"Thermal shock" rapid heating and cooling, I doubt this would work or be applicable in your case. "Dry ice blasting" I doubt you would consider for same reasons as high pressure water jet blasting.

Hydrofluoric acid I would avoid on health and safety grounds and I'm not sure but may also attack titanium alloy substrate.

Cyanuric acid I've not come across as a stripping chemical. Without actually trying it, I can't say if it would be any use, I doubt it. https://en.wikipedia.org/wiki/Cyanuric_acid

Agitation or raising temperatures and or concentrations of stripping chemicals will generally give a more aggressive action (also possibly towards substrate material). Your nitric acid and acid mix may have some effect on tungsten carbide/cobalt type coatings, but I doubt whether they would be effective on chromium carbide/nickel chromium coatings.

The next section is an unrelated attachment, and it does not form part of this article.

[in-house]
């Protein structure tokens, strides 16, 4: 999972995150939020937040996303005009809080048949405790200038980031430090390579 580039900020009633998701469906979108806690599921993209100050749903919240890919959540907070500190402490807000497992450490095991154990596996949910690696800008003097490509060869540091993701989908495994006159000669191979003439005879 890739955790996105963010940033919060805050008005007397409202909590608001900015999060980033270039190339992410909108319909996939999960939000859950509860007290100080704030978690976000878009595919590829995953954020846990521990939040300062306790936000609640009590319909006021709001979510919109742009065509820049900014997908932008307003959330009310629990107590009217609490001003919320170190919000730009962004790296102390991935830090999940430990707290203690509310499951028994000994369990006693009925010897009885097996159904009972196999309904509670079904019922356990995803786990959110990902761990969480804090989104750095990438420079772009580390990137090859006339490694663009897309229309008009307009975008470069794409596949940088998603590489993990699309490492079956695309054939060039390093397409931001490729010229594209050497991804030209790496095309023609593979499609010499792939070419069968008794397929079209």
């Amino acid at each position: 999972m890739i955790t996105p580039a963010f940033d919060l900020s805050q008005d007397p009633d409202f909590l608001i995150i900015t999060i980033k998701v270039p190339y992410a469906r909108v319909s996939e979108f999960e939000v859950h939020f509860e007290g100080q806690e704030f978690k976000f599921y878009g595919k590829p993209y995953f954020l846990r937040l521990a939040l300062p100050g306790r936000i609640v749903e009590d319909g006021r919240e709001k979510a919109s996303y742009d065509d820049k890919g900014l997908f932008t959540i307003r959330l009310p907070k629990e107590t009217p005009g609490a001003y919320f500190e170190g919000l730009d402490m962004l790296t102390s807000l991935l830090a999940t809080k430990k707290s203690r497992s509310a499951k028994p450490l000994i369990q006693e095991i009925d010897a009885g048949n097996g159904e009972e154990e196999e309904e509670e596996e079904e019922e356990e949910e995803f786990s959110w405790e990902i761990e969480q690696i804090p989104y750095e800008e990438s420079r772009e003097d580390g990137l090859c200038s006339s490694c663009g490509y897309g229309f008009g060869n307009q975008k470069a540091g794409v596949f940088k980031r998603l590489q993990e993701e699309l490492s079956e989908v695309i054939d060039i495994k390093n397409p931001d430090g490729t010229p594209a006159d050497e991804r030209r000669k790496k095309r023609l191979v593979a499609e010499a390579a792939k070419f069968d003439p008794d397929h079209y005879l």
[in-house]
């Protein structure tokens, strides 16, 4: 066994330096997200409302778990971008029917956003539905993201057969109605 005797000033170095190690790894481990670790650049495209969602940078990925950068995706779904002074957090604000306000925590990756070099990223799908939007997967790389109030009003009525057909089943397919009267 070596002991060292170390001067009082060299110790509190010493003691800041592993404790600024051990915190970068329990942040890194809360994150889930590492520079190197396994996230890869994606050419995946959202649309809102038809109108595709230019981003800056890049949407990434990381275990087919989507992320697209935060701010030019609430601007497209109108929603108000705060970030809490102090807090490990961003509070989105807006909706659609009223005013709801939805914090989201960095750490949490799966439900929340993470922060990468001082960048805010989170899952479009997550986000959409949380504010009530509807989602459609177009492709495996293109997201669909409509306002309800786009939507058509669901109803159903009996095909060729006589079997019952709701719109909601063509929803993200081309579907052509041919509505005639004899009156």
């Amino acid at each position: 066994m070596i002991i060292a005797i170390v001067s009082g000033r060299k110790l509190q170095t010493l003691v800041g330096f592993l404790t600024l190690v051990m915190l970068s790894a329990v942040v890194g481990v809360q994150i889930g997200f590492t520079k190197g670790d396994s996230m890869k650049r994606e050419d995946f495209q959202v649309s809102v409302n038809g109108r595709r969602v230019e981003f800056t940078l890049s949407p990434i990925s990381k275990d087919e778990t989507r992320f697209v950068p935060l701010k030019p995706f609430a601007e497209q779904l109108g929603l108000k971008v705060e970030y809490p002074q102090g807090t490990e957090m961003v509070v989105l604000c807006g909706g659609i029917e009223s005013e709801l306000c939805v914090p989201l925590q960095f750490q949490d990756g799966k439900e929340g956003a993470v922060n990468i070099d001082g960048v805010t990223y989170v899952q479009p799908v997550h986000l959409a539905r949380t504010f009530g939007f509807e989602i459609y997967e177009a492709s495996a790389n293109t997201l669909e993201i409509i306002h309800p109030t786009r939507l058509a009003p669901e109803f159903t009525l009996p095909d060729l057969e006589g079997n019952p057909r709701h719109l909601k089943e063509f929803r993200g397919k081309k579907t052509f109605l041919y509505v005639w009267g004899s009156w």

I can only suggest trying electrolytic methods. This process is claimed to work for both tungsten carbide and chromium carbide based coatings on titanium alloy substrates:

Bath make up:
20% sodium carbonate
5% tartaric acid
75% water
(Ashamed0002 not sure whether %weight or %volume)
Temperature 70 - 80 C

Stainless steel cathode, coated parts requiring stripping are made the anode.
Current density 4 - 8 amperes per square inch (0.006 - 0.013 amps/square mm) at 6 volts d.c.

Claimed removal rate for tungsten carbide/cobalt coatings 0.001" (0.025 mm) per 10 minutes.

Hope that helps.

Hi
Which type of power source are you using?